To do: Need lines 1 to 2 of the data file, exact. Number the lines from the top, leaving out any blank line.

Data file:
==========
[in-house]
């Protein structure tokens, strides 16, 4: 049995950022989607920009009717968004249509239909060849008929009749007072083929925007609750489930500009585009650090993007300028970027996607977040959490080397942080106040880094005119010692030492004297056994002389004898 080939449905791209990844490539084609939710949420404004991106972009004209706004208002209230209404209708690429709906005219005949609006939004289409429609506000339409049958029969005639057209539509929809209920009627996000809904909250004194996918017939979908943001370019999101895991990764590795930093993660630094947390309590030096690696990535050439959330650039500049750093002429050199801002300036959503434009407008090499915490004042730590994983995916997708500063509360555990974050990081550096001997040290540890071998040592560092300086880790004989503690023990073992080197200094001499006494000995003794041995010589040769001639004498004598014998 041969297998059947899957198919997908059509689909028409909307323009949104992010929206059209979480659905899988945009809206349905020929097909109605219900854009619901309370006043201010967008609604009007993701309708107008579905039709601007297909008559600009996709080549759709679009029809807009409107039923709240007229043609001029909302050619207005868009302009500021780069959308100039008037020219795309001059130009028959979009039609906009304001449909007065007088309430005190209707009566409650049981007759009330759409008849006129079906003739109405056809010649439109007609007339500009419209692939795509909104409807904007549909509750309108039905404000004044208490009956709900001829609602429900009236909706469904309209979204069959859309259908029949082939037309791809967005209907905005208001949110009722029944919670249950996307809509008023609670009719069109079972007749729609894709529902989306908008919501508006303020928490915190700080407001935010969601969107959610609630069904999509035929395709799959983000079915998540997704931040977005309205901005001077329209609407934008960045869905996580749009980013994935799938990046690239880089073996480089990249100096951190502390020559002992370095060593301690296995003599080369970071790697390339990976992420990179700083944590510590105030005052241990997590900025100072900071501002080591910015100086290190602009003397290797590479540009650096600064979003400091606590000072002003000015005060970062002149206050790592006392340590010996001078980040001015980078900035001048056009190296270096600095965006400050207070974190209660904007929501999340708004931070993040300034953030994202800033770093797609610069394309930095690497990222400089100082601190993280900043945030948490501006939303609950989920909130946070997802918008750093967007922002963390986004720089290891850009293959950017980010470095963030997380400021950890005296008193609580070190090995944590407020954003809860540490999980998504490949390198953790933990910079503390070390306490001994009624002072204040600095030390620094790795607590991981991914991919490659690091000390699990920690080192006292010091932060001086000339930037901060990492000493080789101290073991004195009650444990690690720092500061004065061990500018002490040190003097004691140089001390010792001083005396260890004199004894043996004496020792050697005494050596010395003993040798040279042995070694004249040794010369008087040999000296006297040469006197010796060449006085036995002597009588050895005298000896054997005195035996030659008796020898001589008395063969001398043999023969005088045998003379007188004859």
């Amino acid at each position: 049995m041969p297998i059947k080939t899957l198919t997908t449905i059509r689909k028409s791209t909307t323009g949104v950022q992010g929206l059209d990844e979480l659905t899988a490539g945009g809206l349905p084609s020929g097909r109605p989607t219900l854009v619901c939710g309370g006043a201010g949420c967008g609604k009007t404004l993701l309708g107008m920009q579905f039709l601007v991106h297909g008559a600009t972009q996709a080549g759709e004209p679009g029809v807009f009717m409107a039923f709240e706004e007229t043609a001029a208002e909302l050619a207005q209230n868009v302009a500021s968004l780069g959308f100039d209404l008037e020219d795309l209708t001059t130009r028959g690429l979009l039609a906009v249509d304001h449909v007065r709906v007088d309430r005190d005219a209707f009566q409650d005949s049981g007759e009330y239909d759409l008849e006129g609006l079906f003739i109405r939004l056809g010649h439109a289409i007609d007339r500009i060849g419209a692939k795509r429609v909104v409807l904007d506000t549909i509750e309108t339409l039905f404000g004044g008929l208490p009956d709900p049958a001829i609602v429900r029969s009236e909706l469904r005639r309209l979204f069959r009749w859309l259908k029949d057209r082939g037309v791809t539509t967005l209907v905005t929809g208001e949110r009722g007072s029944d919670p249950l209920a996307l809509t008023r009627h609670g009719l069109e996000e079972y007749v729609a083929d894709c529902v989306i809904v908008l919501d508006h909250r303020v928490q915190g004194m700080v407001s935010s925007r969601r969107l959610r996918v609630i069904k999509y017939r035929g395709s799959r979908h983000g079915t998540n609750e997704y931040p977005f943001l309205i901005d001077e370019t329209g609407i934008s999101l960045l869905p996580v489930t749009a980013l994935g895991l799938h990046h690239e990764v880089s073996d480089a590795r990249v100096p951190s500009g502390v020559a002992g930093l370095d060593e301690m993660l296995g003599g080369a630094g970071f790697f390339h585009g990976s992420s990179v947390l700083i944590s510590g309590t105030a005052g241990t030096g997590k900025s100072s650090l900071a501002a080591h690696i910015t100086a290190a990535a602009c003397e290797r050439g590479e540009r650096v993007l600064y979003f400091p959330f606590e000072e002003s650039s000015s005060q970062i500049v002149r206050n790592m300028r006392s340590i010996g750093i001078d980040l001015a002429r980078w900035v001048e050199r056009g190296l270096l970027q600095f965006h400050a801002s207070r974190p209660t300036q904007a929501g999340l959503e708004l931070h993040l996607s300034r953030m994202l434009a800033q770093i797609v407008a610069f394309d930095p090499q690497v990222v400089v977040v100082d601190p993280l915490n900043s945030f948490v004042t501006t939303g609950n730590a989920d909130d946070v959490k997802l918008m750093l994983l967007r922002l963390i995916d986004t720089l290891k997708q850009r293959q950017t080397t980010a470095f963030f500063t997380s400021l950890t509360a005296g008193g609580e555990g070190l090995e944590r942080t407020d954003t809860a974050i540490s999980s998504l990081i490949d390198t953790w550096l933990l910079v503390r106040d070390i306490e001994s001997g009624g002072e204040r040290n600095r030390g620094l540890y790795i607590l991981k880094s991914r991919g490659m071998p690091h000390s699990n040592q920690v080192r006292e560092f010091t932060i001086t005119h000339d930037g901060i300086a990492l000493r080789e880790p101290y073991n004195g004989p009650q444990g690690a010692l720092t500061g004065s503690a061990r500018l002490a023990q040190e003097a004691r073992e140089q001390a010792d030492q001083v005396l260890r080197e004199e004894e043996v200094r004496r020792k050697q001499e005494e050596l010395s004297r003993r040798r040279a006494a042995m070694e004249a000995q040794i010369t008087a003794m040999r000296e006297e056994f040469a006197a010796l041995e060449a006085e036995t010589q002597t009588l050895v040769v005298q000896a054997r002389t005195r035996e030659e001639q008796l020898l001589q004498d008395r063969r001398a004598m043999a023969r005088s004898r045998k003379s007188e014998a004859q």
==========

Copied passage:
[in-house]
């Protein structure tokens, strides 16, 4: 049995950022989607920009009717968004249509239909060849008929009749007072083929925007609750489930500009585009650090993007300028970027996607977040959490080397942080106040880094005119010692030492004297056994002389004898 080939449905791209990844490539084609939710949420404004991106972009004209706004208002209230209404209708690429709906005219005949609006939004289409429609506000339409049958029969005639057209539509929809209920009627996000809904909250004194996918017939979908943001370019999101895991990764590795930093993660630094947390309590030096690696990535050439959330650039500049750093002429050199801002300036959503434009407008090499915490004042730590994983995916997708500063509360555990974050990081550096001997040290540890071998040592560092300086880790004989503690023990073992080197200094001499006494000995003794041995010589040769001639004498004598014998 041969297998059947899957198919997908059509689909028409909307323009949104992010929206059209979480659905899988945009809206349905020929097909109605219900854009619901309370006043201010967008609604009007993701309708107008579905039709601007297909008559600009996709080549759709679009029809807009409107039923709240007229043609001029909302050619207005868009302009500021780069959308100039008037020219795309001059130009028959979009039609906009304001449909007065007088309430005190209707009566409650049981007759009330759409008849006129079906003739109405056809010649439109007609007339500009419209692939795509909104409807904007549909509750309108039905404000004044208490009956709900001829609602429900009236909706469904309209979204069959859309259908029949082939037309791809967005209907905005208001949110009722029944919670249950996307809509008023609670009719069109079972007749729609894709529902989306908008919501508006303020928490915190700080407001935010969601969107959610609630069904999509035929395709799959983000079915998540997704931040977005309205901005001077329209609407934008960045869905996580749009980013994935799938990046690239880089073996480089990249100096951190502390020559002992370095060593301690296995003599080369970071790697390339990976992420990179700083944590510590105030005052241990997590900025100072900071501002080591910015100086290190602009003397290797590479540009650096600064979003400091606590000072002003000015005060970062002149206050790592006392340590010996001078980040001015980078900035001048056009190296270096600095965006400050207070974190209660904007929501999340708004931070993040300034953030994202800033770093797609610069394309930095690497990222400089100082601190993280900043945030948490501006939303609950989920909130946070997802918008750093967007922002963390986004720089290891850009293959950017980010470095963030997380400021950890005296008193609580070190090995944590407020954003809860540490999980998504490949390198953790933990910079503390070390306490001994009624002072204040600095030390620094790795607590991981991914991919490659690091000390699990920690080192006292010091932060001086000339930037901060990492000493080789101290073991004195009650444990690690720092500061004065061990500018002490040190003097004691140089001390010792001083005396260890004199004894043996004496020792050697005494050596010395003993040798040279042995070694004249040794010369008087040999000296006297040469006197010796060449006085036995002597009588050895005298000896054997005195035996030659008796020898001589008395063969001398043999023969005088045998003379007188004859």